In Freeman’s talk, he sees our future as having fewer cars and better cars that don’t need ownership and at the same time can eliminate a lot of problems that cars currently cause, like smog, traffic congestion, accidents and finding parking. And it sounds amazing.
We’re already seeing artificial intelligence being built into cars. Parking can always cause a great deal of anxiety. I do love the auto parking features that come with many modern cars. Freeman sees the cars taking it a step further. He talks about using cars like rideshare like Uber.
Access to cars will be prioritised over ownership. This means, when you need a car it’ll show up right where you are, take you where you and your group need to go, then move on to the next group. The cars will go charge themselves when low on power and will plug back to the grid network of ride demands when they’re in good shape. No more trying to figure where to park, no need for so many parking lots even, as the cars will be in use the majority of the time. With the cars being smarter and more autonomous and connected, there’ll be less congestion and accidents, creating safer spaces. No more needing to learn all the road signs, or having to drive when tired, or trying to figure out how to get from one place to another most effectively, the smart autonomous cars can do it all.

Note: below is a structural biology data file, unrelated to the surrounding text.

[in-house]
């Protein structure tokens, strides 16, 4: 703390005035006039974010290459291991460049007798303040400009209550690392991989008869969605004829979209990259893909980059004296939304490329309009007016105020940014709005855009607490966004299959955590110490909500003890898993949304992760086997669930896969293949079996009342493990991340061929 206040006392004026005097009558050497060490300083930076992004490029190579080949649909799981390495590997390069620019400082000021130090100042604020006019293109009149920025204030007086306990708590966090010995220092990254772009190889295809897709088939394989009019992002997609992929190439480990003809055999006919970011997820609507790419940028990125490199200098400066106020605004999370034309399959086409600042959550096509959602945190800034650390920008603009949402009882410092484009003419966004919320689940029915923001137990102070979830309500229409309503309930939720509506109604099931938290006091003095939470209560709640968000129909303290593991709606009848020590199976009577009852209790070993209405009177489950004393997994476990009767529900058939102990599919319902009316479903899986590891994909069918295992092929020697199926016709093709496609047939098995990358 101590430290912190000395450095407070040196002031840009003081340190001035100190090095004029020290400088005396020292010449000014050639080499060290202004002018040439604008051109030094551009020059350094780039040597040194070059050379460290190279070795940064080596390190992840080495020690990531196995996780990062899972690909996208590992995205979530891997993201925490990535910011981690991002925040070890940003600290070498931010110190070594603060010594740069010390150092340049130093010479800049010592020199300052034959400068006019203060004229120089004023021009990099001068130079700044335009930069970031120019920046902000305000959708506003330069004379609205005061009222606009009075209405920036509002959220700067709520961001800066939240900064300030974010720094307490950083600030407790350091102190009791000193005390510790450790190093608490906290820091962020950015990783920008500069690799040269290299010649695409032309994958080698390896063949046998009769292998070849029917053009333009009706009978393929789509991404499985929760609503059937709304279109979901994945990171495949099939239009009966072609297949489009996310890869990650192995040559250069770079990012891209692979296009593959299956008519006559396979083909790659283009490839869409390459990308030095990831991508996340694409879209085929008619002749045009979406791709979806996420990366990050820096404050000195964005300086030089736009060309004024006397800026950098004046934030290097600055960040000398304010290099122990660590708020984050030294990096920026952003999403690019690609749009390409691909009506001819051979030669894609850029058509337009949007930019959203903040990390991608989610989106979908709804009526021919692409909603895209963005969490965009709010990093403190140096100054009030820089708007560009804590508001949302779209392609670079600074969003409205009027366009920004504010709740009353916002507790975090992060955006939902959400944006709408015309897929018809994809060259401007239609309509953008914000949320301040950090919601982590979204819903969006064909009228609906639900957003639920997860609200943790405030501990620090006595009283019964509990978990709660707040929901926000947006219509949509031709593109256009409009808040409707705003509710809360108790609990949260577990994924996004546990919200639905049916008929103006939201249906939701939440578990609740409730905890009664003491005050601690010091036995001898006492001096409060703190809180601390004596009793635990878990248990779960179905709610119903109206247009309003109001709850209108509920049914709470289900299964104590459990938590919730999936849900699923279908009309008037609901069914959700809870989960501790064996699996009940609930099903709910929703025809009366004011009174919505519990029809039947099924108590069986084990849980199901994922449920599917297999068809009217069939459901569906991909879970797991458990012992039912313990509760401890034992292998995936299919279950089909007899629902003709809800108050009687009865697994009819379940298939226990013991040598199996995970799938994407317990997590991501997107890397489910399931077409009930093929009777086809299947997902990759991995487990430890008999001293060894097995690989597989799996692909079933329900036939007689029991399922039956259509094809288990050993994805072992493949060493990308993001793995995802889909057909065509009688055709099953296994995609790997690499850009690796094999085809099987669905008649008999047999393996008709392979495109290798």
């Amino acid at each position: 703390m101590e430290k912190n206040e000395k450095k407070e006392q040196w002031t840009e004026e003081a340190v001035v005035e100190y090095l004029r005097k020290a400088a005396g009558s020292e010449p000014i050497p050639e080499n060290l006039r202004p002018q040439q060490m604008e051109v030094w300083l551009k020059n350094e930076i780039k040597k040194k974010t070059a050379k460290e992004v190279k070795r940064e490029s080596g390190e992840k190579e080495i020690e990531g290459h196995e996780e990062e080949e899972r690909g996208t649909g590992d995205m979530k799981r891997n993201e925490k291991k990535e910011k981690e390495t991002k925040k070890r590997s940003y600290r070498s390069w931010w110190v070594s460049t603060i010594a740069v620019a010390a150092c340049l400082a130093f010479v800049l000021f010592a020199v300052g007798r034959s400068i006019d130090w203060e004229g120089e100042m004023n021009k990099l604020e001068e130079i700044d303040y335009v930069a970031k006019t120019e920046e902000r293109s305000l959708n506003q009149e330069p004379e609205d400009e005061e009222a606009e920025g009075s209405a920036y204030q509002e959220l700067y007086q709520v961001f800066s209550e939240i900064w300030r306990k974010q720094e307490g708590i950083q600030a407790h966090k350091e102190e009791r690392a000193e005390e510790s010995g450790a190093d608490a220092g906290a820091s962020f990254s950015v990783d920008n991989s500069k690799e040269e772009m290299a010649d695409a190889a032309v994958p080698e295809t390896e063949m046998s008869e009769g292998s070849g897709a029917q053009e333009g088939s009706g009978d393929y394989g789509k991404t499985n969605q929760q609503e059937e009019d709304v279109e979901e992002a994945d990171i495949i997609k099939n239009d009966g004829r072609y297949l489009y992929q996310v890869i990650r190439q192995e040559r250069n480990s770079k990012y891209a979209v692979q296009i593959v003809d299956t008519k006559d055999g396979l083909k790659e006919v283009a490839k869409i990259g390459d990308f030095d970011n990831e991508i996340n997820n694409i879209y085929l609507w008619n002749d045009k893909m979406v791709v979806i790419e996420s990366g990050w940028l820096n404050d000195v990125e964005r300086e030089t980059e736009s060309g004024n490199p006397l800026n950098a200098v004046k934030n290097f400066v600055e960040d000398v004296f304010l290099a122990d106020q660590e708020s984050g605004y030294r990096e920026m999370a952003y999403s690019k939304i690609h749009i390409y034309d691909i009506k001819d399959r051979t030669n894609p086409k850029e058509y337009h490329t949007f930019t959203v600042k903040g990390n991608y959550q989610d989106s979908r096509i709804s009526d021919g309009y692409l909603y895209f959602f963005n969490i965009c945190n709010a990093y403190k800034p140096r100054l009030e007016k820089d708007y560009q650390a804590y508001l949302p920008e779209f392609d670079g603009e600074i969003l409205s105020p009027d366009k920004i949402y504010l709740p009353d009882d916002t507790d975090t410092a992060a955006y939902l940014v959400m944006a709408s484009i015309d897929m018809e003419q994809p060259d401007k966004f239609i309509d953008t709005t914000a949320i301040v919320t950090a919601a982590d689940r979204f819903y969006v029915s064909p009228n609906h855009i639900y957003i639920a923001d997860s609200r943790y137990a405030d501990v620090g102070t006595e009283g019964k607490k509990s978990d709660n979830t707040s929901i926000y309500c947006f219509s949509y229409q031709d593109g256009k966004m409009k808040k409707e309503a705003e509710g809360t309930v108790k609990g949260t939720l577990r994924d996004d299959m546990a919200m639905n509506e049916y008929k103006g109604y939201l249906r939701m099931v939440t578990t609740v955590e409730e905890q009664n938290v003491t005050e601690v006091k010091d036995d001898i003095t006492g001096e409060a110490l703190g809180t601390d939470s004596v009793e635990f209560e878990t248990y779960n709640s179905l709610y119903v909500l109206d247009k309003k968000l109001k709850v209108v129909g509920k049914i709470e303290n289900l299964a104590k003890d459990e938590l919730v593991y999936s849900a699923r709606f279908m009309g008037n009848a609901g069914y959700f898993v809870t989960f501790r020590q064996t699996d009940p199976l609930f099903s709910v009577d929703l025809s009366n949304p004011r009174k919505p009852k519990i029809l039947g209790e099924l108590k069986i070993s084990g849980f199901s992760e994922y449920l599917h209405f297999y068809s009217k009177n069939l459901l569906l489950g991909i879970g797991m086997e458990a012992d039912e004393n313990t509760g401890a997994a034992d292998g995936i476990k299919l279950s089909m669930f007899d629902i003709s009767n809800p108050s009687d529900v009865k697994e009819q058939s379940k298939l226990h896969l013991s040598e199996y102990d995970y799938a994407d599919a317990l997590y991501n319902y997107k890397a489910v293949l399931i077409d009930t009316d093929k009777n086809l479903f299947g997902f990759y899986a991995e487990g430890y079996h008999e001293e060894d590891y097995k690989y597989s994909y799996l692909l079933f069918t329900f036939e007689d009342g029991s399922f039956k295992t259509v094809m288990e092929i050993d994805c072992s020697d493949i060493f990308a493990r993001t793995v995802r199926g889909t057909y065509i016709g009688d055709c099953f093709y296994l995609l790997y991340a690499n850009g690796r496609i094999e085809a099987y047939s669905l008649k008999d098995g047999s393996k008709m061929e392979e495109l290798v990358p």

Freeman also gave a great example scenario that showcases this future autonomous car potential: Imagine a person is hurt and need to be taken to the hospital right away. This future autonomous car would not only take the person to the hospital but also send the patient information and condition to the hospital ahead of time and alert the hospital staff to prepare any necessary equipment in advance. It can alert the city’s traffic network that it’s taking someone in need of medical attention and the car will have an automatic ‘right of way’ status with its route ‘green-lit’ such that they can get to the hospital quicker. How many lives would that save I wonder?
The future might just have fewer cars but it’ll be more effective, green, and safe. I can see myself in that kind of future.
Freeman thinks that the future is already within reach. They’re already experimenting in cities in China with much success. How exciting. It certainly seems that the benefits outweigh the bad!
And why not? With Airbnbs, house swaps, car and bike shares, the sharing economy is already upon us. Why not take a step further and revolutionise car ownership too? I’m quite happy to see fewer parked cars taking up space that could be repurposed for safer walkways and open green spaces! As much as we love our Ford, I’m willing to let it go if it means not having to maintain it, upkeep it, or deal with flat tires and insurance.
Even better if the idea of ownership for many of other things in our lives also gets done away. If I can fit everything I absolutely need in a large suitcase, wouldn’t that feel so free! Until then, it’s looking like the next home we move into will need to be bigger so it can house our ever-growing amount of stuff we can’t seem to let go of…